Though we cannot ascertain when the collaboration between Carochi and Bartolomé de Alva Ixtlilxochitl began, we do know that by the time Alva joined forces with the Jesuits, he already had sought ways to enhance confessional efficacy. In 1634, he published the Confesionario mayor y menor en lengua mexicana, y pláticas contra las supersticiones de idolatría, que el día de hoy han quedado a los naturales desta Nueva España. Aimed at Spanish-speaking priests who needed to hear confessions among Nahuas, it guides a user through a typical confession with parallel Castilian and Nahuatl scripts. As with confessors’ manuals in Europe, this Confesionario turns on a theatrical dynamic.[9] But the natural drama of the genre intensifies because of the colonial domination that informs the priest-confessor relationship. For instance, the confessor asks the parishioner if he takes food and clothing to the graves of his relatives, an inquiry that reflects the ongoing anxiety among religious authorities about the resilience of preconquest religious practices. If the parishioner acknowledges that he does so, the priest’s script offers this harsh response: “O pobre de ti, a quien el Demonio trae ciego y perdido, en aquella tenebrosa noche de ignorancias supersticiosas” (Alva, A Guide to Confession 76). In the manual, a priest would learn the Nahuatl equivalent that appears alongside this Spanish text. But how many priests would have had sufficient Nahuatl-language competence to scold with such eloquence? Alva’s prescription for strong words points to the limitations of the medium. Simple memorization of conversations would result in severely limited language abilities. A parishioner that did not answer “yes” or “no” would have left the priest at a loss for words. Alva, who had attained fluency in Nahuatl even though he was only one-fourth Nahua by blood, must have appreciated this flaw.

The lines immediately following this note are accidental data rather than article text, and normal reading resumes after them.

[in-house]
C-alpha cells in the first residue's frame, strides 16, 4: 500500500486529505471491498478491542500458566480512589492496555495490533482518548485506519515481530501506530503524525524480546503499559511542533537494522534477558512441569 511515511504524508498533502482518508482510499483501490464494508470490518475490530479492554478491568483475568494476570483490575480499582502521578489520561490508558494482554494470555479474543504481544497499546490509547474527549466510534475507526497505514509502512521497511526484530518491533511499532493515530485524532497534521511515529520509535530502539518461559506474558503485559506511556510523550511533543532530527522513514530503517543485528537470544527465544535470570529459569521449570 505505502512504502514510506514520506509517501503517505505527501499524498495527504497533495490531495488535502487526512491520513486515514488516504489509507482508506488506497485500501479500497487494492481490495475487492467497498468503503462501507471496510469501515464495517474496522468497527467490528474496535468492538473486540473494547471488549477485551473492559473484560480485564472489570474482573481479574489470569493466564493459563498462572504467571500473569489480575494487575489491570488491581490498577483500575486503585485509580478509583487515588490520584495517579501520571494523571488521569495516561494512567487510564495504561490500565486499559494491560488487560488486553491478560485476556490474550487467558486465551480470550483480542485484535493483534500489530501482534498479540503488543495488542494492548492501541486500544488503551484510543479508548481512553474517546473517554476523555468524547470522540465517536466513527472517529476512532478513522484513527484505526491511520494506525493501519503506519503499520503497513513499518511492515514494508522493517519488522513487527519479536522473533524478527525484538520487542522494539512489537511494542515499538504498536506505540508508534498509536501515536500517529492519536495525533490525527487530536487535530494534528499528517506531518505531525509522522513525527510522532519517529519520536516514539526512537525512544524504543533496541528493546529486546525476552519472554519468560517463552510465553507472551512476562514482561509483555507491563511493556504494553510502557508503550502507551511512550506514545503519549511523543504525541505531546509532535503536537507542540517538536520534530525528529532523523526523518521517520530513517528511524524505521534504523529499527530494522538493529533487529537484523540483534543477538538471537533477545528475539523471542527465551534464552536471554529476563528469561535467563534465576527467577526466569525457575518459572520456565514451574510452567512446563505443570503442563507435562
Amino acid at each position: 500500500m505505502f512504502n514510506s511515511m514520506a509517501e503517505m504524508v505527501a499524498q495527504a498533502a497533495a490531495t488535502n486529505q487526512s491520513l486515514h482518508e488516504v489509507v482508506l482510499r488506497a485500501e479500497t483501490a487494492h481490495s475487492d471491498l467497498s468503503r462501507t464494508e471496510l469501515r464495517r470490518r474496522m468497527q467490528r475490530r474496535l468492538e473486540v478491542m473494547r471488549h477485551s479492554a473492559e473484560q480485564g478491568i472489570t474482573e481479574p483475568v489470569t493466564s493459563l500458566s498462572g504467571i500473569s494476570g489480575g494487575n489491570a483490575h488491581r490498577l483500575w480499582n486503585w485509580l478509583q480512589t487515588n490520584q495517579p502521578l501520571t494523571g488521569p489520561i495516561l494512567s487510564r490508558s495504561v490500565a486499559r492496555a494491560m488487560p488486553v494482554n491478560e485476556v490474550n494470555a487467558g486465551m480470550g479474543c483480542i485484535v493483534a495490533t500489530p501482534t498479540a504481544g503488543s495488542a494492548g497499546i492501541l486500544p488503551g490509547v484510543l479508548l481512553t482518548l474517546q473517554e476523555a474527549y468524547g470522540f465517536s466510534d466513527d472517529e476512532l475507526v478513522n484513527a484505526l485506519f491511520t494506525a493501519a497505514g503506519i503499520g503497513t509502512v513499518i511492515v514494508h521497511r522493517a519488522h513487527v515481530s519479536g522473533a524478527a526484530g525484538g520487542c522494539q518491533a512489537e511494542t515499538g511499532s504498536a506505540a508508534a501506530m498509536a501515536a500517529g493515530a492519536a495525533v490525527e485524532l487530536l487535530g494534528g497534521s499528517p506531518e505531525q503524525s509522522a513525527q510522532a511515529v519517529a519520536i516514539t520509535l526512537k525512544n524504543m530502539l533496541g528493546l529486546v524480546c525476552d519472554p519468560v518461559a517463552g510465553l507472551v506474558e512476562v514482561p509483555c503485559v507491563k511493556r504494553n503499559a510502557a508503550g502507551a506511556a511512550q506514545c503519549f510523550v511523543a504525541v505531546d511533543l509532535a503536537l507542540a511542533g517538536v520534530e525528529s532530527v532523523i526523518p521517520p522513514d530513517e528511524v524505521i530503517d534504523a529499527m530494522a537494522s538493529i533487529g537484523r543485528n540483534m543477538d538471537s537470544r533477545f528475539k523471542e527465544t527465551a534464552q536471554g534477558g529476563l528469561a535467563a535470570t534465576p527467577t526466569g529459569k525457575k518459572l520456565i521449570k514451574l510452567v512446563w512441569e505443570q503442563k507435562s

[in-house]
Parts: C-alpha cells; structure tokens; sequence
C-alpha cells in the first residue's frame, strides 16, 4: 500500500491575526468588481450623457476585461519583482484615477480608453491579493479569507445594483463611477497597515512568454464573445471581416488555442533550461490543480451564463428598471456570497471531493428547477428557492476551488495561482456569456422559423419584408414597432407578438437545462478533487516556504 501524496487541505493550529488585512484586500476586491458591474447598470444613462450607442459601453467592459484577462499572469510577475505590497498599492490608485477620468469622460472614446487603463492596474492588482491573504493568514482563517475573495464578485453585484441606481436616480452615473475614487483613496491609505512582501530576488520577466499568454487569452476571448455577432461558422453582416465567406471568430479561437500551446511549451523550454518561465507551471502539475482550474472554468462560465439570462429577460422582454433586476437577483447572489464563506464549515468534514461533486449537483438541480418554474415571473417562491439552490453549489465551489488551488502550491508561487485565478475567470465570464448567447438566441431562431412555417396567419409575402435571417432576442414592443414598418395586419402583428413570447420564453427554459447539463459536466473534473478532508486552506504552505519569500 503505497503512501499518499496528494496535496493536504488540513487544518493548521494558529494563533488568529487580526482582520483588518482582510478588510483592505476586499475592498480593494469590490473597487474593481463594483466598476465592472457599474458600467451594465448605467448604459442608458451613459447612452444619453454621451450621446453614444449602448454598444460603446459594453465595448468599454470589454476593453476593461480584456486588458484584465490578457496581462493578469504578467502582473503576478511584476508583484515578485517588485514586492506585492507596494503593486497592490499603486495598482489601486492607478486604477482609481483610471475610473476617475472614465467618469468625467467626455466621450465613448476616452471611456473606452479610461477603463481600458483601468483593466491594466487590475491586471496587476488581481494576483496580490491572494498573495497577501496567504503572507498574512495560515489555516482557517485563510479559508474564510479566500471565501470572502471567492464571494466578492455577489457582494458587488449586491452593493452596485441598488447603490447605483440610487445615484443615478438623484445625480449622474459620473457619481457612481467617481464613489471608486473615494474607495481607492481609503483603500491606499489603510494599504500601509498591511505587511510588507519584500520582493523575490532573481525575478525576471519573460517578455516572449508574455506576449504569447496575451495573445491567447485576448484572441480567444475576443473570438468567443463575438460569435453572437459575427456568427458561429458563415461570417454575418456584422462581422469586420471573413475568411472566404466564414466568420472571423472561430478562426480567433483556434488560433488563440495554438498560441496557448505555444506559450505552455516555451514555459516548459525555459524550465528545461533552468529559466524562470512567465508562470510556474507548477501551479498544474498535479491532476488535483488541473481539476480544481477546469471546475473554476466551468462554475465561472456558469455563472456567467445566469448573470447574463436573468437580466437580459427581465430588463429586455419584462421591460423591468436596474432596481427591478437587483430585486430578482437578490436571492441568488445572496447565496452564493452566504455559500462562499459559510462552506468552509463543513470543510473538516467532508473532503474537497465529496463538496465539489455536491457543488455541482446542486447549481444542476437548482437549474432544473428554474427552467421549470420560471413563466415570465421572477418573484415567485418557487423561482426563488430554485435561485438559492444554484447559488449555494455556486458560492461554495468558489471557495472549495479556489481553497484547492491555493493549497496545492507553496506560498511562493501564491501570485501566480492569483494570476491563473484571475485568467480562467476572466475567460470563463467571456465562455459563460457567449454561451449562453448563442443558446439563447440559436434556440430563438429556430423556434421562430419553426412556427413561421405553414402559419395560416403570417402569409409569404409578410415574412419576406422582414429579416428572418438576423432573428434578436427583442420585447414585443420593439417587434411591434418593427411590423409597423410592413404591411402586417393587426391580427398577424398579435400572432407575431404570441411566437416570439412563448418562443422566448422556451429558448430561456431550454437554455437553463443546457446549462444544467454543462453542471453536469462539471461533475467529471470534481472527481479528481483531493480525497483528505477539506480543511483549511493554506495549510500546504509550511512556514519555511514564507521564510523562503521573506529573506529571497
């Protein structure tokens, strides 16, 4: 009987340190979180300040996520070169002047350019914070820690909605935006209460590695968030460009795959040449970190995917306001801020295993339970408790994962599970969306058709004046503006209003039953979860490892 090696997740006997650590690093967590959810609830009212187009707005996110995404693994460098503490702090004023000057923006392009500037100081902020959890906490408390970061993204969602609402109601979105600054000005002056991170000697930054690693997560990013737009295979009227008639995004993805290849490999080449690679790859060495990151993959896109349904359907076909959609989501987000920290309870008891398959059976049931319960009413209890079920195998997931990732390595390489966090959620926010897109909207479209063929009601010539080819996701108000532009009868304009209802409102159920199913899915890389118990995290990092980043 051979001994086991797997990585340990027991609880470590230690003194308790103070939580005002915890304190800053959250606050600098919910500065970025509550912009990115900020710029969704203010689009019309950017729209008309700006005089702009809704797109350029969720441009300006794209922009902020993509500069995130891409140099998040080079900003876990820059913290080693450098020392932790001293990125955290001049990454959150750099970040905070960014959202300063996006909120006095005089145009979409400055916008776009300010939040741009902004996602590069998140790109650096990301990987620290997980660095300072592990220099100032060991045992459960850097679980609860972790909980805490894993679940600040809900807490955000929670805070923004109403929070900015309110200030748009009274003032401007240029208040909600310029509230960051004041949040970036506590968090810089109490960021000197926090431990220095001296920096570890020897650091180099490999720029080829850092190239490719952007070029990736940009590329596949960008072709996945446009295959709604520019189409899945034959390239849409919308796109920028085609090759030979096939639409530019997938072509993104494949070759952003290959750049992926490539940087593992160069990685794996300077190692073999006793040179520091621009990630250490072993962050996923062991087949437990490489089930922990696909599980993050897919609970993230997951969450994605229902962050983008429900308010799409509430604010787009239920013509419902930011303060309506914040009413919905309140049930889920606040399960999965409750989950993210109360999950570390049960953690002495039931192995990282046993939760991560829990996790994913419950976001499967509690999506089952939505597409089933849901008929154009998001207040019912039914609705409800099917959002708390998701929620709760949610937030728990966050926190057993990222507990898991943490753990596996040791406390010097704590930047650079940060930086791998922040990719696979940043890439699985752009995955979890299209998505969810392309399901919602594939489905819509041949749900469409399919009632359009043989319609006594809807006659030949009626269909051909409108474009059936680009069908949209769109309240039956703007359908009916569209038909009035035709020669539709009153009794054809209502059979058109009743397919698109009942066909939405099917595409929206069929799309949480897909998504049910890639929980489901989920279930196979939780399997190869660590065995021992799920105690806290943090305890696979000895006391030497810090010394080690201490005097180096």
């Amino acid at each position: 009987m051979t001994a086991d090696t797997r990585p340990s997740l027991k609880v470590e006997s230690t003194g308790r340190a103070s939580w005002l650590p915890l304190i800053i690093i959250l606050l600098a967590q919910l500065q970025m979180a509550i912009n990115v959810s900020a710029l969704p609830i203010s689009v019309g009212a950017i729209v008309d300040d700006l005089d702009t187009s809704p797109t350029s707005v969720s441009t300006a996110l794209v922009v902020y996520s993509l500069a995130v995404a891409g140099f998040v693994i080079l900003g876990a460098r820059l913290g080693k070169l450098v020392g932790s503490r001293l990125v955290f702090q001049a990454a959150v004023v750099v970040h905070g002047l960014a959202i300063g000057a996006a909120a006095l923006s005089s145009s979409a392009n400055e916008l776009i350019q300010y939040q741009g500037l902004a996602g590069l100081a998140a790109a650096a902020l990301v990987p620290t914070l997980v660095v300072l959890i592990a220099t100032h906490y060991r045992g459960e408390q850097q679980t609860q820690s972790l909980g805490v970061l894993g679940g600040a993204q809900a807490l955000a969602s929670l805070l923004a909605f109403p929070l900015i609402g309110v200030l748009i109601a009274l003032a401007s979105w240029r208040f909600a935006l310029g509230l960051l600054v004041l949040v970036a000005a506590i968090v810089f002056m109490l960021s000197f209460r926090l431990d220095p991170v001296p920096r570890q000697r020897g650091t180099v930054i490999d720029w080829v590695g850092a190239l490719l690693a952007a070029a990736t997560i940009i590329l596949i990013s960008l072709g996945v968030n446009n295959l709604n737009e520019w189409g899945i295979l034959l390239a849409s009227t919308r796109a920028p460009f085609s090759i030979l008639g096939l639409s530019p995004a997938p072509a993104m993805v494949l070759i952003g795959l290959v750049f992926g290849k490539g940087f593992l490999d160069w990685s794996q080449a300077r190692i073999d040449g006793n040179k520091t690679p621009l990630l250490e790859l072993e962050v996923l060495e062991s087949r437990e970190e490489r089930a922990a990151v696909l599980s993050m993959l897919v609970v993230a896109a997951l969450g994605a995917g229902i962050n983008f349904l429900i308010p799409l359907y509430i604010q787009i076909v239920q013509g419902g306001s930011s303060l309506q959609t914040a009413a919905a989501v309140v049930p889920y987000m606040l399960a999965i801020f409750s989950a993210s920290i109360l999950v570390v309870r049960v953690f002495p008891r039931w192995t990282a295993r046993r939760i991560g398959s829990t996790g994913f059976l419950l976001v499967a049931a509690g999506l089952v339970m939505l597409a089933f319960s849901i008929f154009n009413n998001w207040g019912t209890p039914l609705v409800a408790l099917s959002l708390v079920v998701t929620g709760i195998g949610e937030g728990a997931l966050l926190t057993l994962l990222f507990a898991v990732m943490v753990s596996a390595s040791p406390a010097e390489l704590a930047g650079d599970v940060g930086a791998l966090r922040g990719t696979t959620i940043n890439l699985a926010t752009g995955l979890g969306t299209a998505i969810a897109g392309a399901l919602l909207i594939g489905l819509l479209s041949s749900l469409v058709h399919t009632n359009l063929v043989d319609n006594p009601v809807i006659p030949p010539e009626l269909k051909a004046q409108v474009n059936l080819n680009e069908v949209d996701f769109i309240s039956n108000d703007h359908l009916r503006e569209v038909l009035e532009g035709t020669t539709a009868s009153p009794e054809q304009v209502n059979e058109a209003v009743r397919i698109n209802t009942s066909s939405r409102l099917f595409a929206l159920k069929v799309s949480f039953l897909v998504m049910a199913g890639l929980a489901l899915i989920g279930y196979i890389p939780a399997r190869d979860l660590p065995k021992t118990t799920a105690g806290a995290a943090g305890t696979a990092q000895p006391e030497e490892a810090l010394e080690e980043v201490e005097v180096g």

The need for more effective tools of language acquisition united Alva to Carochi at some point after the appearance of the confessional manual and the Florentine’s unsuccessful petitions to return home. Carochi’s Arte de la lengua mexicana attests to their collaboration, as Alva served as one of the examiners who approved it for publication. Within this grammar, citations from one of Alva’s translations provide examples of proper and eloquent Nahuatl. Other manuscript evidence likewise attests to the fact that Alva worked on his translations of Spanish plays at the same time Carochi prepared his grammar for publication (Sell, Wright, and Burkhart, “Traduçida en lengua mex[icana]” 282-89). Using Carochi’s language-acquisition program, a priest could conceivably acquire sufficient Nahuatl to utter the kinds of eloquent admonitions that Alva’s confessional manual recommends. Fundamental to the Florentine’s method is the belief that true communications skills do not come from rules or rote memorization, “sino que es menester oírla pronunciar a los indios” (fol. 84v). Time and again, the grammarian pauses to comment on sociolinguistic subtleties that stem from long years of interaction with the area’s Nahuatl-speaking population. For instance, Carochi notes subtle differences in speech between men and women that could mislead a confessor: “Algunas mujeres dicen con melindre, en lugar de notelpochtzin, notelpochticatzin, mancebo mío; es palabra honesta, aunque muestra amor” (fol. 83v). In view of this sensitivity to nuances, where differences between how women and men speak inform the language acquisition program, we can see what attracted members of Carochi’s circle to peninsular dramas of the era. After all, the vast corpus of Siglo de Oro plays was a gold mine of affectionate melindres and eloquent admonitions.